Why Cubans are fighting for Russia in Ukraine

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Across much of Cuba, the economy has ground to a standstill as the communist-run island reels from a sharp drop in tourism, spiking inflation and renewed US sanctions. In places like Santa Clara, a city of around 250,000 people with frequent hours-long daily blackouts and more horses and carts on the road than cars, there was seemingly an unlimited number of disaffected men to recruit.

After her son responded to a post on Facebook looking for Cubans to work as cooks and construction workers in Russia, Cecilia said two women reached out to him via WhatsApp.

Cecilia said she overheard some of the calls and one of the women spoke Spanish in a Russian accent and the second woman was clearly Cuban.

Within a week, Cecilia said, Miguel had signed a contract to work repairing infrastructure damaged in the war and the women had sent him a plane ticket to fly from the beach destination of Varadero to Moscow, his first trip outside the island. 

Aboard the plane Miguel told her he saw dozens of other young military age men who had been recruited, including two distant cousins, also heading to take part in the Russian war effort.

At first Miguel’s adventure seemed to be paying off. He sent money back to his mother and elderly grandmother that allowed them to buy luxuries like meat and coffee.

He texted his mother photos of the food he was having: pizza and ice cream sundaes.

“They were fattening him up for the slaughter,” Cecilia said.

The next time they spoke by video call Miguel had his head shaved and was wearing a Russian military uniform, she said. He was going to the front but told his Mom not to worry and even put her on the phone with his commanding officer, also a Cuban, who promised that he would take care of her son.

But soon Miguel told his mother that he wanted to return home.

“He has seen what you see in a war,” Cecilia said. “He said he has seen wounded. That at the hospital people arrived missing arms and legs. He isn’t used to seeing that.”

Miguel complained of illnesses to avoid having to fight but his Russian superior officers did not accept his excuses. The last time Miguel spoke to his mom in September he said the Russian officers had taken away his phone as punishment and that he had had to bribe one of them to be able to call her.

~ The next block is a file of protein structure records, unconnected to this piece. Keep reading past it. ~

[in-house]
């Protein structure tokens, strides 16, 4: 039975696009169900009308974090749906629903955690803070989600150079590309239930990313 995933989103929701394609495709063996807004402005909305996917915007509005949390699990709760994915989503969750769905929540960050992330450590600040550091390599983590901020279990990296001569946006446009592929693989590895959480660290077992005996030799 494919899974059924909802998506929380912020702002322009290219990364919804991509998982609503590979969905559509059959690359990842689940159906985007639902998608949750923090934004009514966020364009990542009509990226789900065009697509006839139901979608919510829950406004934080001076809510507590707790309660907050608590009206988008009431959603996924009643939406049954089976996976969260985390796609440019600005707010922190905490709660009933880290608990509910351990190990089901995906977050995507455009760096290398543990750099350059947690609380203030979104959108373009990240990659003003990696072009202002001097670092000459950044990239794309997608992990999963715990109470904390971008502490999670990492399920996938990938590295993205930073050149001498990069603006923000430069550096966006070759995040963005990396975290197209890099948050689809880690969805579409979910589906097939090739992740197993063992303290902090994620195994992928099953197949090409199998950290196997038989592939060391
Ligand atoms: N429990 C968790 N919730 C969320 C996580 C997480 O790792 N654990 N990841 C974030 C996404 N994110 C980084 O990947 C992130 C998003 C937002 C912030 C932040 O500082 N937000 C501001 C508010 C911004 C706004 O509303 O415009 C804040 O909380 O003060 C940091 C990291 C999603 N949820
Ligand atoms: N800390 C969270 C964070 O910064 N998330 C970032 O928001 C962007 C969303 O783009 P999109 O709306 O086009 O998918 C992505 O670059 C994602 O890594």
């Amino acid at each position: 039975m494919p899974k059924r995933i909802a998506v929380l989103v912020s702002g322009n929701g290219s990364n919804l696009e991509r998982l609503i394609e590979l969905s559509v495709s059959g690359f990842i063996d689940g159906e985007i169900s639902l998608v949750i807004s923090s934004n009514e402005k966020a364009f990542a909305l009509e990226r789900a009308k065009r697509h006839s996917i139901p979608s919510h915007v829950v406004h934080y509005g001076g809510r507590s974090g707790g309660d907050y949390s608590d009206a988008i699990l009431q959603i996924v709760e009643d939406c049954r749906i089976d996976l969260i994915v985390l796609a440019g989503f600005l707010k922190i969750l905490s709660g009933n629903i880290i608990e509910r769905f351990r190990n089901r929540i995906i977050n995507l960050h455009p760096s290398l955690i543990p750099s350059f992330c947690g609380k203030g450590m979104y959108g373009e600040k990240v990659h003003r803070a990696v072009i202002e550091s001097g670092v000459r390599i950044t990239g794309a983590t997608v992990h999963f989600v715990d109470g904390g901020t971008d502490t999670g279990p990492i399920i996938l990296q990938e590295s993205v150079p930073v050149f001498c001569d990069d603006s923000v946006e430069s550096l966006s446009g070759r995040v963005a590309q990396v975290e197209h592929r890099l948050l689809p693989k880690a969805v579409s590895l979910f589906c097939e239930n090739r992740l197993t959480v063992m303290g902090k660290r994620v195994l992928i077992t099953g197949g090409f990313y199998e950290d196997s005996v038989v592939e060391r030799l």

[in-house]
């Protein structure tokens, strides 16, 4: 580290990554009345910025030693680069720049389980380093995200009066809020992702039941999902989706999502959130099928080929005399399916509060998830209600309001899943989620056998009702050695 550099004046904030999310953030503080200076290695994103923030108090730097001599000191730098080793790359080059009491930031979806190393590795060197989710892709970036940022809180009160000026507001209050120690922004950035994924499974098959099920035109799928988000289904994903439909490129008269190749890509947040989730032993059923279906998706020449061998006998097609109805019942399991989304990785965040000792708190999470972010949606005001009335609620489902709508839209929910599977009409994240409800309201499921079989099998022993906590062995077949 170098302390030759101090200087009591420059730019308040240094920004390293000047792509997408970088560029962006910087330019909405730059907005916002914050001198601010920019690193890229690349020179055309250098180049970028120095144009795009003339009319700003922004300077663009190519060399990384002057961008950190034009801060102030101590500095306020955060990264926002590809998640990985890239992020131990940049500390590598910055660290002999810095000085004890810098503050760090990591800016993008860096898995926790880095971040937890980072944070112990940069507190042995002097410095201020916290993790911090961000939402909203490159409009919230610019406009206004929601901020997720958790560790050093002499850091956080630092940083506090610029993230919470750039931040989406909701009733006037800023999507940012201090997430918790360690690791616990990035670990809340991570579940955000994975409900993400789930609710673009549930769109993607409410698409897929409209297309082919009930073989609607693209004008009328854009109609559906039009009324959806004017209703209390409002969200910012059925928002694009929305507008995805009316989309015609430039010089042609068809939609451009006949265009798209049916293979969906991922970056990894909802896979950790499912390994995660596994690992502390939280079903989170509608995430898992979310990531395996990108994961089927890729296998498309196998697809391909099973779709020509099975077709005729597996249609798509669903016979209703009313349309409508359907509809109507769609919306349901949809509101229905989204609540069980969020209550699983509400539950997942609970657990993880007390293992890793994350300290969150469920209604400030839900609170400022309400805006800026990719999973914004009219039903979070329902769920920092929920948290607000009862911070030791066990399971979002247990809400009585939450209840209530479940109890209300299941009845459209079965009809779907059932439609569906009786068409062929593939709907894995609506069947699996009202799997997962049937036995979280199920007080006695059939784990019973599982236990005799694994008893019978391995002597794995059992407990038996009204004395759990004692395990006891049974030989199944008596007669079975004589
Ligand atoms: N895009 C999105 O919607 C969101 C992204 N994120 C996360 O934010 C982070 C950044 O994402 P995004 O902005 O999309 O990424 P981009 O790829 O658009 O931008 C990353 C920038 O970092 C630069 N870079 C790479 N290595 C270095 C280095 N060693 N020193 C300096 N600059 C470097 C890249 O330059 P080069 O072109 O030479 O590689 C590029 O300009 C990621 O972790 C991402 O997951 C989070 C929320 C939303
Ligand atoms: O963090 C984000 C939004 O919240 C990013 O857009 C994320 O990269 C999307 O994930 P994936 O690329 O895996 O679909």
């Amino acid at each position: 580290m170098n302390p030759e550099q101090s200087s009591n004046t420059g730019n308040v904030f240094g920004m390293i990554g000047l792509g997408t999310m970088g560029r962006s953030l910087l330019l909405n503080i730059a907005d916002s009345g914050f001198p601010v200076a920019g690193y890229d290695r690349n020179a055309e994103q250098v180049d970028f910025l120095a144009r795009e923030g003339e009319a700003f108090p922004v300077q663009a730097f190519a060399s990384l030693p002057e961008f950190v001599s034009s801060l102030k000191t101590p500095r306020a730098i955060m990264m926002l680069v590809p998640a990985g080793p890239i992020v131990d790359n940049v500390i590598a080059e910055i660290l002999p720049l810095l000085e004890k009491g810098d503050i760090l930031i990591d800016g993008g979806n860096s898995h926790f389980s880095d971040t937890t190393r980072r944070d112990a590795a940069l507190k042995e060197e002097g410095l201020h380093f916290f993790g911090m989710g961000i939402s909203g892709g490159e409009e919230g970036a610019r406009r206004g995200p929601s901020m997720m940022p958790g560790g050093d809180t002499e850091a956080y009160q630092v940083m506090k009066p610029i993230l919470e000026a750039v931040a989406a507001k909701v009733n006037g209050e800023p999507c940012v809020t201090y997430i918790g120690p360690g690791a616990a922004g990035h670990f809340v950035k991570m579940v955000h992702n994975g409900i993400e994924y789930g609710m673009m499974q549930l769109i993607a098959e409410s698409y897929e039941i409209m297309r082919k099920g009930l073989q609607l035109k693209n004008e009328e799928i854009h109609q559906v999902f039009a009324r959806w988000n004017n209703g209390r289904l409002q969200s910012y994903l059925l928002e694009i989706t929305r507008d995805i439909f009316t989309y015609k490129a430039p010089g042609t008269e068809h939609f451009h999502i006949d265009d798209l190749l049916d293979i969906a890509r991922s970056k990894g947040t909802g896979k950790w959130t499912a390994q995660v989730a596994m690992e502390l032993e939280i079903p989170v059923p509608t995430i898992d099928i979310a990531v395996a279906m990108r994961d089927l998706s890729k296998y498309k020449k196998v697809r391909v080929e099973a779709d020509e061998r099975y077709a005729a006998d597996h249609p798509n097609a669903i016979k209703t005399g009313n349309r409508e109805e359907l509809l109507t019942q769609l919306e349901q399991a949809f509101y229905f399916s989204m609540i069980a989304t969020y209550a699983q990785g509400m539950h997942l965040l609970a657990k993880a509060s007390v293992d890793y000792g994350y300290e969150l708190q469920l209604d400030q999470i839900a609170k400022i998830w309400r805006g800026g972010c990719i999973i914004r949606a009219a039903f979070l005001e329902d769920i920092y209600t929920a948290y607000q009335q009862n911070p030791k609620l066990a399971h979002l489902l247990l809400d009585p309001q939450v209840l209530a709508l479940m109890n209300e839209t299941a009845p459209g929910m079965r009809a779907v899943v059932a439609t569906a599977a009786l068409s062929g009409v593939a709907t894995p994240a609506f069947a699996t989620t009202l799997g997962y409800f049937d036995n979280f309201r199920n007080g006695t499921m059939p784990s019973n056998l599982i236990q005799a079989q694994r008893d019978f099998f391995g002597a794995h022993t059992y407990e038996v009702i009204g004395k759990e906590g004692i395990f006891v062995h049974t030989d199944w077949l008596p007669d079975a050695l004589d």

“He said ‘Mama I am on the front line in Ukraine.’ He’s there, where it’s dangerous,” Cecilia said. “They are there to shield the Russian troops. They are cannon fodder.”

The predicament of Cuban recruits like Miguel is further complicated by an announcement from Cuban officials in September that they would treat their citizens fighting for Russia as illegal mercenaries and the online recruiters as human traffickers.

“Cuba is not part of the war conflict in Ukraine,” said a statement from Cuba’s Foreign Ministry. “It is acting and will act vigorously against whomever, from the national territory, participates in any form of human trafficking for the purposes of recruitment or mercenarism so that Cuban citizens use weapons against any country.”

A special program dedicated to the affair on Cuban State-TV featured interviews with officials saying that a network of 17 people including alleged would-be mercenaries and traffickers had been arrested and if convicted could face punishments ranging from 30 years in prison to the death sentence.

“He was deceived,” Camuza said. “I hope they take that into account and evaluate that because like him there are many more. Whatever the prosecutor decides at least he is in Cuba. The other one, I hope he calls me.”

Conflicting messages

The open recruiting threatened to set back Russia’s relations with their former Cold War ally Cuba. Since the war began Cuban officials had increasingly echoed Russian propaganda that NATO aggression was to blame for its invasion of Ukraine. Russia, in turn, sent more shipments of crude oil to the island and promised greater foreign investment.

Still, Cuban officials appeared to have demonstrated forcefully that they were refusing to become directly involved in the war by allowing their citizens to serve in the Russian military with explicit Cuban state approval.

But muddled messaging quickly left even experienced Cuba watchers baffled.

On Thursday, Cuba’s ambassador to Moscow was quoted by Russian media outlets as saying that Cuba does not oppose the “legal participation” of its citizens in the Russian special operation in Ukraine, as long as they were not recruited by third parties.

“We have nothing against the Cubans who want to sign a contract and legally take part in this operation with the Russian army. But we oppose illegality, and these operations are not within a legal framework,” said Cuba’s ambassador to Russia Julio Garmendía Peña, referring to the ad hoc online recruiting efforts, according to the state news agency RIA Novosti. 

Without responding to Garmendía’s comments directly, hours later, Cuban Foreign Minister Bruno Rodriguez Parrilla again issued a statement saying that Cuban citizens under no circumstances were permitted to fight abroad.

Behind the scenes, Cuban officials fumed that the ambassador’s comments were a bothersome distraction just as Cuban diplomats were holding a meeting with US officials in Washington, DC and the day before Havana hosted the G77+China summit of developing nations.

“It’s a comedy of errors,” said Pedro Freyre, a Cuban-American lawyer who met with officials in Havana frequently during the Obama-era détente with the communist-run island. “It would be funny except for the unfortunate circumstance that young Cubans are being exposed to death.”

For those Cubans fighting for money on the other side of the world, their choices now seem to be exile in a war zone, or prosecution and a lengthy jail sentence back home.

“What will happen to my son?”

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